Substandard dam assessment opens way to fisheries destruction on Mekong
The WWF commissioned review – coordinated by the WorldFish Centre with participation from the United Nations Food and Agriculture Organisation (FAO) found that the Environmental Impact Assessment (EIA) for the proposed Xayaburi dam in Laos and assessment were woefully inadequate and fell well below international standards for such studies.
Xayaburi is the first of 11 dams proposed for the lower Mekong mainstem. Lower Mekong countries are scheduled to decide on whether the dam project can move ahead on April 22.
The review found that the EIA ignored published studies and relied heavily on “a very light field sampling” that captured “less than a third” of the biodiversity in the impact area.
Just five migratory species from a list compiled in 1994 were mentioned and just three of more than 28 studies of Mekong fish migration were referenced. In contrast, current studies show that 229 fish species exploit habitats upstream of the dam site for spawning or dry season refuges, with 70 classified as migratory.
The review finds the proposed fish passes for the dam ignore design guidelines, lack critical detail including any specification of target species and have a slope and steps which would be challenging even for salmon – not a Mekong species.
Among the species threatened is the Mekong’s famed giant catfish with only known spawning areas in the upper Mekong between Chiang Rai province (Thailand) and Bokeo (Laos). While the Mekong Giant Catfish is symbolic and culturally important, smaller fish like the Pa Soi are important food sources for villagers in the Mekong River.
"How can you devise mitigation measures for fish passage without addressing the biology and the needs of target species, which in this case range from a small Siamese Mud Carp or Pa Soi to a 3 metre long giant catfish," said Dr Jian-hua Meng, WWF International Sustainable Hydropower Specialist.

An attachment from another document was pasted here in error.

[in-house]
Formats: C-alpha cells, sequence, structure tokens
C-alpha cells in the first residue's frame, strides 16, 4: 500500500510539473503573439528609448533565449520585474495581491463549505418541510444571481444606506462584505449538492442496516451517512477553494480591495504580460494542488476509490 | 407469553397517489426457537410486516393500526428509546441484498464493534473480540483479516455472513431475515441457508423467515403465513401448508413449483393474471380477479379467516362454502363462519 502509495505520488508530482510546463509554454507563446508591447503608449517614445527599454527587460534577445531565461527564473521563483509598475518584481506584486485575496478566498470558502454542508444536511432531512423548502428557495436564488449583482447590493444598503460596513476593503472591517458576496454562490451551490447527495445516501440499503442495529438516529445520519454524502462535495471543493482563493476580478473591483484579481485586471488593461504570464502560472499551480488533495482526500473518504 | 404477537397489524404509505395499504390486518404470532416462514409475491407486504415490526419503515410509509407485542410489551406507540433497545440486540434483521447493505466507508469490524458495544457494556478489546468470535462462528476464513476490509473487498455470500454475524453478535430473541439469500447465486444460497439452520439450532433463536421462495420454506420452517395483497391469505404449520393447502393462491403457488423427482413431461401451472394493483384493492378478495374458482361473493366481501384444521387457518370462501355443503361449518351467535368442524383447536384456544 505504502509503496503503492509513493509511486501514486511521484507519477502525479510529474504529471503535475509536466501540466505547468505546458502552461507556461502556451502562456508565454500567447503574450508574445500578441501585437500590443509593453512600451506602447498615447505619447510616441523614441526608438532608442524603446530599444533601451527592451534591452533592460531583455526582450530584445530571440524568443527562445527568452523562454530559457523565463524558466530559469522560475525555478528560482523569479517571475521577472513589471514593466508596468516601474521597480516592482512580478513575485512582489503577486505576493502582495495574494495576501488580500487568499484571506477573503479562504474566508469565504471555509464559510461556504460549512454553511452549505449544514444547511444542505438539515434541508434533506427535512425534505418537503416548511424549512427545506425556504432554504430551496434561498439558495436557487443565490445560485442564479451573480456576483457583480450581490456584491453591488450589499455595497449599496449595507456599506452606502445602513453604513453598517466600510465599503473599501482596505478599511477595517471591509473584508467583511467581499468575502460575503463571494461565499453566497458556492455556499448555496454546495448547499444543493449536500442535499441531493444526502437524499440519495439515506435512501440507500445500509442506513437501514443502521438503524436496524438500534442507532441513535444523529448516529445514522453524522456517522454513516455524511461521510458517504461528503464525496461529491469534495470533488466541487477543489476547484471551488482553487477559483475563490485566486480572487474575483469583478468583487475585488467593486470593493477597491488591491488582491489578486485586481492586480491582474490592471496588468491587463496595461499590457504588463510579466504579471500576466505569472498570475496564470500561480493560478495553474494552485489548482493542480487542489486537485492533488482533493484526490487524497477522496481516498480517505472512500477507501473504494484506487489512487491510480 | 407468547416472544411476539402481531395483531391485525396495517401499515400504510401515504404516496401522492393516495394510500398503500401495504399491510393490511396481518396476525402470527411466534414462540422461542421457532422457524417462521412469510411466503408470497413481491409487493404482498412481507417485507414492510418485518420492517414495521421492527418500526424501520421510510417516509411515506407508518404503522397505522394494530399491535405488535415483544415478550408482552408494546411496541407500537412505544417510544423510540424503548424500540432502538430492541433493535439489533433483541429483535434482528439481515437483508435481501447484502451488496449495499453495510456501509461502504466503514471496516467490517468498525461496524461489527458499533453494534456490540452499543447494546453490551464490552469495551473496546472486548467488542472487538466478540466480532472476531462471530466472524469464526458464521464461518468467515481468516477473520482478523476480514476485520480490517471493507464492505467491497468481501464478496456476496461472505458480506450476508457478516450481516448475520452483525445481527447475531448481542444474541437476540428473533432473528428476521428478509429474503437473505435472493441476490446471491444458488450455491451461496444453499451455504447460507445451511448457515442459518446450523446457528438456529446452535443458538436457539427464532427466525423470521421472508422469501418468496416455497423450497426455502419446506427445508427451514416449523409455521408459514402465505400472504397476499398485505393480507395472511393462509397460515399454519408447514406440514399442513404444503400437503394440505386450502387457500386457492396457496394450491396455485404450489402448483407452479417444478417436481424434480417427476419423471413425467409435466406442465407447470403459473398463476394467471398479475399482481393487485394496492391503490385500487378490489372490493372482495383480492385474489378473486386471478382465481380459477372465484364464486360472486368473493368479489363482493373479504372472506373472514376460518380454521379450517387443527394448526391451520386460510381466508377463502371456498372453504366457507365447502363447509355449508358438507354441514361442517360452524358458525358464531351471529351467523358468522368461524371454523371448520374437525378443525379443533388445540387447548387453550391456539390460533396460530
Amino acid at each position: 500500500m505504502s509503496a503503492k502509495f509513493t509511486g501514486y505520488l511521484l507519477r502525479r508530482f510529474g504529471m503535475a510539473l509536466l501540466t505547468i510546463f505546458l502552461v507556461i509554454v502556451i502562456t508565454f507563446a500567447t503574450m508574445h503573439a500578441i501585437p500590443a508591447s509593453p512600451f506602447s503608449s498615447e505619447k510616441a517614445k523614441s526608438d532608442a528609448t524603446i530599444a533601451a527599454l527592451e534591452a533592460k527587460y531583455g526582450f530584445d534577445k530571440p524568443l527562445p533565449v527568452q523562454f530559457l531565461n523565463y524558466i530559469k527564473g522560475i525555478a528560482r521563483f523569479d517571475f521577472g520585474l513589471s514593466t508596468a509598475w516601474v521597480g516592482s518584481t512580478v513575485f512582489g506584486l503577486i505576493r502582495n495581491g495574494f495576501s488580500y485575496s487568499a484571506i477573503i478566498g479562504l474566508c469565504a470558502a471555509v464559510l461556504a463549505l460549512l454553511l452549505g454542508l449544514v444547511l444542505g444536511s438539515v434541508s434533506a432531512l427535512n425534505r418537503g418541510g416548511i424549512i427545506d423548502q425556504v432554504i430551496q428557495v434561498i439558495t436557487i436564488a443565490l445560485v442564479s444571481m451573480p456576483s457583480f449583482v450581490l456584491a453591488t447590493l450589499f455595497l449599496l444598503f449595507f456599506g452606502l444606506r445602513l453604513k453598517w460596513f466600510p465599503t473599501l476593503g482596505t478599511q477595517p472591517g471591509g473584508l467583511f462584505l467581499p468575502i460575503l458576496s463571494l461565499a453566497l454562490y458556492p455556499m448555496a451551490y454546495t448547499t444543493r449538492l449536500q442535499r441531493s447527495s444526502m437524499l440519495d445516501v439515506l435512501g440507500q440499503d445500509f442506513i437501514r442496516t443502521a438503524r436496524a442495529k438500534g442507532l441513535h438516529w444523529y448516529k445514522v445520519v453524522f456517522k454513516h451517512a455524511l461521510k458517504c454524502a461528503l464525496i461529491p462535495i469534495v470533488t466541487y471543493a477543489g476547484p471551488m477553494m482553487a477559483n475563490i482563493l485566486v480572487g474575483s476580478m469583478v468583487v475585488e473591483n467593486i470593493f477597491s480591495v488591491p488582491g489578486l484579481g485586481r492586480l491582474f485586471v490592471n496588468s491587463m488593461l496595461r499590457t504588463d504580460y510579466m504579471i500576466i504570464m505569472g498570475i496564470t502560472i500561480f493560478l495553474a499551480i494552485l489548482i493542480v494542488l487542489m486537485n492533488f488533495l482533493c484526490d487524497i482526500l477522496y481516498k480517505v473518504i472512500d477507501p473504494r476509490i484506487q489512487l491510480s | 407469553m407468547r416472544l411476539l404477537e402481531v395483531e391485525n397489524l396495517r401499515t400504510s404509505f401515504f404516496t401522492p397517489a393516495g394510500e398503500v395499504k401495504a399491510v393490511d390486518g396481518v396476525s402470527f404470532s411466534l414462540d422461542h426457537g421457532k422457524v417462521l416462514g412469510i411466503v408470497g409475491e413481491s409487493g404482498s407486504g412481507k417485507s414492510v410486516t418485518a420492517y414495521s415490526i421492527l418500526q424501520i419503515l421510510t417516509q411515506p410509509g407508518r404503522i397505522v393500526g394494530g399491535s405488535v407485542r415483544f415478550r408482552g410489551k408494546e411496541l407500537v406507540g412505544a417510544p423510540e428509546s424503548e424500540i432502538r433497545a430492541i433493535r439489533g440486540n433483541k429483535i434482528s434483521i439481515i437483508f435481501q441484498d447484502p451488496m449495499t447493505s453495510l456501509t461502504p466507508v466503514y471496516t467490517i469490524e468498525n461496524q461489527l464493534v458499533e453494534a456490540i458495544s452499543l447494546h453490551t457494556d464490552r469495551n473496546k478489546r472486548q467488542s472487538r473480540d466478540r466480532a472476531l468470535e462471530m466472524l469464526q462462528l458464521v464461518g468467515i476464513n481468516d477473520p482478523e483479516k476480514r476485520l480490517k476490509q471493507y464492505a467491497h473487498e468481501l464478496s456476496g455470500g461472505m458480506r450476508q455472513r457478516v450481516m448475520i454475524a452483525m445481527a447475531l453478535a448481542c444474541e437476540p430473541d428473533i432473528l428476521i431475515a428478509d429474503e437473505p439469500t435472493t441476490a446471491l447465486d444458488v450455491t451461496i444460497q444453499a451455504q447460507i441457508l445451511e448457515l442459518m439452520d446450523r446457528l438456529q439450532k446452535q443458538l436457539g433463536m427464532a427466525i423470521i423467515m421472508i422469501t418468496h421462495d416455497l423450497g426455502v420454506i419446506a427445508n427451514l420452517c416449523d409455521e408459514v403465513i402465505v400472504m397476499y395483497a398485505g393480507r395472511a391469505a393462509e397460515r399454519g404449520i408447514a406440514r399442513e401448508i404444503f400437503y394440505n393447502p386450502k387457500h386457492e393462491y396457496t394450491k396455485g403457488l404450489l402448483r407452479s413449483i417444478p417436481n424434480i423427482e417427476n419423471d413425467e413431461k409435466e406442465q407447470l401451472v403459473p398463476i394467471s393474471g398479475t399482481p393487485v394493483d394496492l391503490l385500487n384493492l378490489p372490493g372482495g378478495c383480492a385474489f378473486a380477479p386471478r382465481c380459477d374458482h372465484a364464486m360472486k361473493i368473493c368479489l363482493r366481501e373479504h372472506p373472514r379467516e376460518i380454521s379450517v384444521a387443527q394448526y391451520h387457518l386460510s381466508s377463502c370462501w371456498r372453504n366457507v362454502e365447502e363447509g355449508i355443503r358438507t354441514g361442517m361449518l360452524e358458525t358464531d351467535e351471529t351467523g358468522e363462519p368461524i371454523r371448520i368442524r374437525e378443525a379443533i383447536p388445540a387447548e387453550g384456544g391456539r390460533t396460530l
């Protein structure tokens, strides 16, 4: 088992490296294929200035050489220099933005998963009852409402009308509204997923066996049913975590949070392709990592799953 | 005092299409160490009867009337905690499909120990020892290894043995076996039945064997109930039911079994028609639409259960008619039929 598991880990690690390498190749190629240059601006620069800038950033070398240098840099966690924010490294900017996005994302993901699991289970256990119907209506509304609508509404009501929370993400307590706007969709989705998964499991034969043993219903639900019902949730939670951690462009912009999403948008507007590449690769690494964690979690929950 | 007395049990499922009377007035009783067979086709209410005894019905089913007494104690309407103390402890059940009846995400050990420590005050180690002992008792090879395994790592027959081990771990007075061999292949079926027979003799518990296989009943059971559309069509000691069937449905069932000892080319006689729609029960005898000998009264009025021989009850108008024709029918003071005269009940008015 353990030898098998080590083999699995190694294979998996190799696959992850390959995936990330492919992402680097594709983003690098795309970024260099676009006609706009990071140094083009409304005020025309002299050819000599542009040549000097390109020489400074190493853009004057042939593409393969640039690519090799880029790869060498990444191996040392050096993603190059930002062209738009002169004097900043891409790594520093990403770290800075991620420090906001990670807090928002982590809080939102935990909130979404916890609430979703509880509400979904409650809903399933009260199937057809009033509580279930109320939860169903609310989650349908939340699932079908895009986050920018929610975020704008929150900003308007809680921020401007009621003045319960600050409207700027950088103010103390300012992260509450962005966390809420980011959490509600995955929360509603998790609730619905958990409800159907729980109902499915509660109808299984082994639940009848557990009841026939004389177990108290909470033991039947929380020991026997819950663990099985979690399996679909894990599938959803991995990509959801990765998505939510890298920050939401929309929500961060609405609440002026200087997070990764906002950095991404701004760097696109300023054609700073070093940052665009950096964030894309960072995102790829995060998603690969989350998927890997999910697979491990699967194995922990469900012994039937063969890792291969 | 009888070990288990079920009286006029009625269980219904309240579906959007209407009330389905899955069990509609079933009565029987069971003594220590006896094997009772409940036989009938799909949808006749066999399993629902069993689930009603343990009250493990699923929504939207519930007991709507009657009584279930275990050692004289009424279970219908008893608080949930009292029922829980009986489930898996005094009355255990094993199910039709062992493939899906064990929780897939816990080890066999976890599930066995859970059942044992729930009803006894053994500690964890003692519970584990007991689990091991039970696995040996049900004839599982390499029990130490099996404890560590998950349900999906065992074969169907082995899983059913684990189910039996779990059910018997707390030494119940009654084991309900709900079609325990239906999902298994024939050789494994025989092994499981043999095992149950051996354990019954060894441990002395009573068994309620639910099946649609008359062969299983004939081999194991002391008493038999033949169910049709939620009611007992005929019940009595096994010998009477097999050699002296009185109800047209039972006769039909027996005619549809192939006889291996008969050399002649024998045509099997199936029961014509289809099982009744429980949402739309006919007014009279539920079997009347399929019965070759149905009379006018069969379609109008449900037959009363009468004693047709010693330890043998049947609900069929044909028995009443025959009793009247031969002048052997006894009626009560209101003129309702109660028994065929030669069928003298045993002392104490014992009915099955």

“Fish ladders of the design proposed have had some success in Europe and North America, but this
is where only a handful of species are migratory, and many of those are of the salmon family, that are much stronger swimmers and jumpers than most Mekong migratory species.”
The review noted other studies that concluded that fish passes are not a realistic mitigation option for Mekong mainstream dams, and “that the Mekong should never be used as a test case” for proving or improving fish passages technologies.
WWF fears a much larger scale repeat of the environmental damage of the dam on the Mun River in Thailand, a key Mekong tributary. After similar bland assurances of only low level impacts on fisheries prior to construction, the first d ecade of the dam’s operation saw damaging impacts on 85 per cent of fish species present before the dam’s construction, with 56 species disappearing entirely and reduced catches for a further 169 species, according to a World Commission on Dams study.
Consultations on the Xayaburi dam have so far had to proceed in the absence of much detail on the project, with the abbreviated Feasibility Study dated 2008 but made available only in February this year which was prepared by Thai group TEAM Consulting and Swiss company AF-Colenco and the final EIA by TEAM completed in August 2010 but made available only in March 2011.
WWF was unsuccessful in attempts to brief the consultants on the risks posed by the project.
WWF supports a 10-year delay in the approval of lower Mekong mainstream dams, including the Xayaburi hydropower dam, to ensure a comprehensive understanding of all the impacts of their construction and operation, while immediate needs are met with less challenging projects applying state of the art sustainable hydropower solutions are fast tracked on selected tributaries.
For further information:
Vu Ngoc Tram
Interim Regional Communications Coordinator
WWF Greater Mekong Programme
Tel: +84 913046434
To download the full version of the Xayaburi study prepared for WWF, please visit http://assets.panda.org/downloads/wwf_xayaburi_dam_review310311.pdf
WWF is one of the world's largest and most respected independent conservation organizations, with over 5 million supporters and a global network active in over 100 countries. WWF's mission is to stop the degradation of the earth's natural environment and to build a future in which humans live in harmony with nature, by conserving the world's biological diversity, ensuring that the use of renewable natural resources is sustainable, and promoting the reduction of pollution and wasteful consumption.
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